Towards the end of the game turns were taking well over an hour, mainly because I was having to individually go through each region every turn to make sure that it was balanced in terms of food or public order, and building what it was meant to be building. Particular low points included when I became able to build higher tiers of buildings which greatly changed their balance in terms of order/food, and required a complete rethink of how all my regions were constructed. Surely I could have had a little Posca to look after all of this for me.

Et tu Brutus?

The intrigues and family affairs of Rome were enough to spawn two entire, engrossing series on HBO. They’ve made an effort to try and include it within the game, but like so many things, it doesn’t quite work.

The system is most active early on. Playing as one of three families of Rome you make a number of decisions which affect the political balance. Candidates for general and admiral are almost all affiliated with one of the families (there are a few unaligned candidates). Put a man in a position to lead a legion to a few victories and he will level up through a character skill tree and acquire traits, household members and all-around gravitas that will likely lead him to becoming popular with the troops and back in Rome. This, combined with occasional family event decisions, such as how to handle an infanticidal nephew make for a moderately interesting side-game as you seek to keep some form of balance in the Senate while you build the empire. Unfortunately, one week in, the empire grew so large that we had a civil war, which I won, established a capital letter Roman Empire, and all this layer of intrigue ended for the duration of the game. From then on, characters still had an alignment and acquired gravitas, but it meant a grand total of nothing.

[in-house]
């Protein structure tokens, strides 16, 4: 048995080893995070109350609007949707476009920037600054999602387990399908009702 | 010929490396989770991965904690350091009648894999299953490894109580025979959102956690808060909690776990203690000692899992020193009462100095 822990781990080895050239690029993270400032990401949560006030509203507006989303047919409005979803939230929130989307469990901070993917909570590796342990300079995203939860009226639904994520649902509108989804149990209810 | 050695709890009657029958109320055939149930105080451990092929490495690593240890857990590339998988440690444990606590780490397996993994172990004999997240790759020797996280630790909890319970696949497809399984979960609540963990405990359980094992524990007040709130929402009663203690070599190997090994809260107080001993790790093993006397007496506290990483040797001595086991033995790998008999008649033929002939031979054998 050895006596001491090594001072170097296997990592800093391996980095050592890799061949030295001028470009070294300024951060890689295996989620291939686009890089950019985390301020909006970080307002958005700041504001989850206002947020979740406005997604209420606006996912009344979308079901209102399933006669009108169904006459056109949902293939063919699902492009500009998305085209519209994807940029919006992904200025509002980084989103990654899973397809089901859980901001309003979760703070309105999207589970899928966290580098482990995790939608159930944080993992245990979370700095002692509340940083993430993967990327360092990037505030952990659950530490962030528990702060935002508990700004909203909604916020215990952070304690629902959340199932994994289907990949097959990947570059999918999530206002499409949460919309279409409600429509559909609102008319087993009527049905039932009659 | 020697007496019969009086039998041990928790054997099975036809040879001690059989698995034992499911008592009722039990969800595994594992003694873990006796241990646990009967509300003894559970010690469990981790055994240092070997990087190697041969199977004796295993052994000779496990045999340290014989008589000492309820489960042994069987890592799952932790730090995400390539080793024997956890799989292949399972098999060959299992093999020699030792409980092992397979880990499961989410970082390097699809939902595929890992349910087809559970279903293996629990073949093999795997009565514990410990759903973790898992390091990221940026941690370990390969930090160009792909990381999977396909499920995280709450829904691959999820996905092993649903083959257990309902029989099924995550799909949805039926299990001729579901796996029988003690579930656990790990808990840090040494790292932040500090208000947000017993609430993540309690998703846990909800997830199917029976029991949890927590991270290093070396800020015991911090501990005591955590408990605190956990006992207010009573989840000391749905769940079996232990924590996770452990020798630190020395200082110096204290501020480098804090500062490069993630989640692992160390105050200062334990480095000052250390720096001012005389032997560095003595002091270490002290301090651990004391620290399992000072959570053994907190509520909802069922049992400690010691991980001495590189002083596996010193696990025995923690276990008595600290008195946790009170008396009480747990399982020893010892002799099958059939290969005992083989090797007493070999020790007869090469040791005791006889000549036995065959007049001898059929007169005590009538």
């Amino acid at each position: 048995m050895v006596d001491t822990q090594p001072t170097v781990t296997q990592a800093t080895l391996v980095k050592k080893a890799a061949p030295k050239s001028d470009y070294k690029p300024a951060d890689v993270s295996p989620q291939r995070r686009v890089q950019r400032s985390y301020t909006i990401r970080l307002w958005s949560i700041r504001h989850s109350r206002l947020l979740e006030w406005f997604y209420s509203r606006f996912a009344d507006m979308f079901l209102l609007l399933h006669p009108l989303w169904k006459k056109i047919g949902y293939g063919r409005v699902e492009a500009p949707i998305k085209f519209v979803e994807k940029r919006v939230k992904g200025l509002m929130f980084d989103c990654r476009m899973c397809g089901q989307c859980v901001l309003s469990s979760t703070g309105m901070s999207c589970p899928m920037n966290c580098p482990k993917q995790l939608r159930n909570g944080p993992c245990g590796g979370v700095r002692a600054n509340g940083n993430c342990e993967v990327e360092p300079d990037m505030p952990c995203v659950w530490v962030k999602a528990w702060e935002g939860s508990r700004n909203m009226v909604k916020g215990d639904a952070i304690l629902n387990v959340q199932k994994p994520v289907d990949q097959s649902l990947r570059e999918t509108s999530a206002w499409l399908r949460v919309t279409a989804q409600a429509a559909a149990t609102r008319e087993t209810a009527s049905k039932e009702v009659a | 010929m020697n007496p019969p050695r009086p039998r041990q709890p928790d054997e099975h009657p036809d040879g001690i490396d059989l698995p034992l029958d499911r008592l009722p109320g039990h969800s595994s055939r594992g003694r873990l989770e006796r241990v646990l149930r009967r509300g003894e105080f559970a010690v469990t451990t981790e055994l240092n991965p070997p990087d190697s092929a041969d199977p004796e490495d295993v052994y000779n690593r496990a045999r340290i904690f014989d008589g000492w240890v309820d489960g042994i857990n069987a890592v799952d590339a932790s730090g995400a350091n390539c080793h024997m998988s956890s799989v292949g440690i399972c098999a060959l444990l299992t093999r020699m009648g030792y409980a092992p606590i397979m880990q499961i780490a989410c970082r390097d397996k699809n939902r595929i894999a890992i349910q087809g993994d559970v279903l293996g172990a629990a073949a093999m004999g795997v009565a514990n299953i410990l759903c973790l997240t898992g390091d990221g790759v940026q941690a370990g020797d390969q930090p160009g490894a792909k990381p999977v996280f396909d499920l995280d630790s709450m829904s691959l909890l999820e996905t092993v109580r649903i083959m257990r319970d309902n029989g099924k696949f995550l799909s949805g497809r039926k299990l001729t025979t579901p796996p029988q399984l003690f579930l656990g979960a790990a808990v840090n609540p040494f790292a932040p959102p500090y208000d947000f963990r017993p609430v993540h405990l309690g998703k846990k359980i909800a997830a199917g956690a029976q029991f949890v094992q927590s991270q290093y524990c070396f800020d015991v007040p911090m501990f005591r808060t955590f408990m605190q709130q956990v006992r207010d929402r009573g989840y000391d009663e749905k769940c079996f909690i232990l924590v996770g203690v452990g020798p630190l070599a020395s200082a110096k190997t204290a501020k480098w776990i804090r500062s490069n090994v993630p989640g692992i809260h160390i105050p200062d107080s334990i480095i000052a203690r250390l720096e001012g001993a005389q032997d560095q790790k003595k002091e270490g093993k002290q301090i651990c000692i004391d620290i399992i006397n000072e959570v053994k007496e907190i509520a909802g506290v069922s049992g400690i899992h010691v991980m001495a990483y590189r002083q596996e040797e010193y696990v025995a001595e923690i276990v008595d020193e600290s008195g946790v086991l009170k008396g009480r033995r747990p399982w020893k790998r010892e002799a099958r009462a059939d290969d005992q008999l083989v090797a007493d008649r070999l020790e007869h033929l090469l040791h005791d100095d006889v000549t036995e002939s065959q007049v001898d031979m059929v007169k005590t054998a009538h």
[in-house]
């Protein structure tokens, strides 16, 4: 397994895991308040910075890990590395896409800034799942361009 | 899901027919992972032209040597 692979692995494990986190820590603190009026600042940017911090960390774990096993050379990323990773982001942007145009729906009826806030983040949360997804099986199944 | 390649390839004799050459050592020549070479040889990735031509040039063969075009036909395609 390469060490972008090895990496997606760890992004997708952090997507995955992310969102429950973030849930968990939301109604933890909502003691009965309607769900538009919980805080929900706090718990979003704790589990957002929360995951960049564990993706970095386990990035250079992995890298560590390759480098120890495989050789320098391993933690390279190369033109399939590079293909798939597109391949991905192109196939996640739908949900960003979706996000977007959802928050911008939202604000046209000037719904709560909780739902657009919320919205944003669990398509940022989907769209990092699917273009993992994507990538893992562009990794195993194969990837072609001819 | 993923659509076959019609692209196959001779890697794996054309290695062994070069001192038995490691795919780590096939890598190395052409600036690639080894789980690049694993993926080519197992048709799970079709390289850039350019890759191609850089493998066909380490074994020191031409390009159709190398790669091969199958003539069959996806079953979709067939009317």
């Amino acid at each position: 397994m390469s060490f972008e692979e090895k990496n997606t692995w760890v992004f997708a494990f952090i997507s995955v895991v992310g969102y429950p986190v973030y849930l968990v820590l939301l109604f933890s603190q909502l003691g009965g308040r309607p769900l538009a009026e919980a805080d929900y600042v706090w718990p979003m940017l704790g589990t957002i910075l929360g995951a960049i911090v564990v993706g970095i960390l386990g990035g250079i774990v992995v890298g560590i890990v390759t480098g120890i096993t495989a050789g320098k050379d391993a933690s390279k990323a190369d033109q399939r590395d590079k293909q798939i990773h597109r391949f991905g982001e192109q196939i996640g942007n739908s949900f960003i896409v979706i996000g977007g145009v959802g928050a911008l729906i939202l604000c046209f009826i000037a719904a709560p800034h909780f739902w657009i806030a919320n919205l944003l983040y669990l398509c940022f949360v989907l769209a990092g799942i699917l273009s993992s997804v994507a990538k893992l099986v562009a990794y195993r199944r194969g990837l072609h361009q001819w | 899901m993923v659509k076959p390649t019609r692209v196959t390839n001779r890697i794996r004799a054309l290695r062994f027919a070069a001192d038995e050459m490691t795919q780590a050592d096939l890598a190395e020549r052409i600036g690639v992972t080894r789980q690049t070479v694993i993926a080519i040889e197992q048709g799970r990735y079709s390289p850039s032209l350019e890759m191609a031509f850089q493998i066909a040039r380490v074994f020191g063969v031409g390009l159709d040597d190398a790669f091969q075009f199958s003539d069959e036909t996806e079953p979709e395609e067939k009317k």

I get the feeling that there is meant to be more to this system, if for no greater reason than that each character had an “opening” for a wife which I never had an opportunity to fill. It is also odd that where many of the previous total war games, including the original Rome, had an actual “family tree” to keep an eye on, this one simply doesn’t.

I come to bury Caeser, not to praise him

Overall the game feels like it was a little too ambitious. Certainly the experience of the launch contributes to this. The game was plagued with bugs and foibles, and during my six weeks playing the game I had three patches come through and significantly improve various elements.

Those patches however can’t change elements which are either included or absent, seemingly without reasonable justification. Many of these things, flaming arrows, a lack of a family tree, or needing to check every region every turn would be forgivable and forgettable in a game that took 20-30 hours and a week to play. But over the course of a month and a half, things like that wear you down and lead you to resent your decision to commit so much time.

I also found, that while the game provides you with a toolkit to create a remarkably “truthy” ancient empire, it seems determined to encourage you not to at every turn. I made an active effort to create legions with local flavour, variation and a realistic balance of units. I would, however, had been better off packing them all together with nothing but invincible Praetorian Guards and hordes of ridiculously overpowered gladiators.

Likewise, in terms of region management, you are strongly pushed to min-max regions to get on top of the food/order mechanic, and will almost always conquer a territory to gain food and access to auxiliary troop types, rather than more realistically building a network of suzerains.

It’s a pity, because all of that crap which bothers you in the later 60-100 hours of this game wastes the amazing promise of that opening night, where the ancient world and it’s latin names sprawls out before you calling for the establishment of an empire worthy of the Senate and Public of Rome.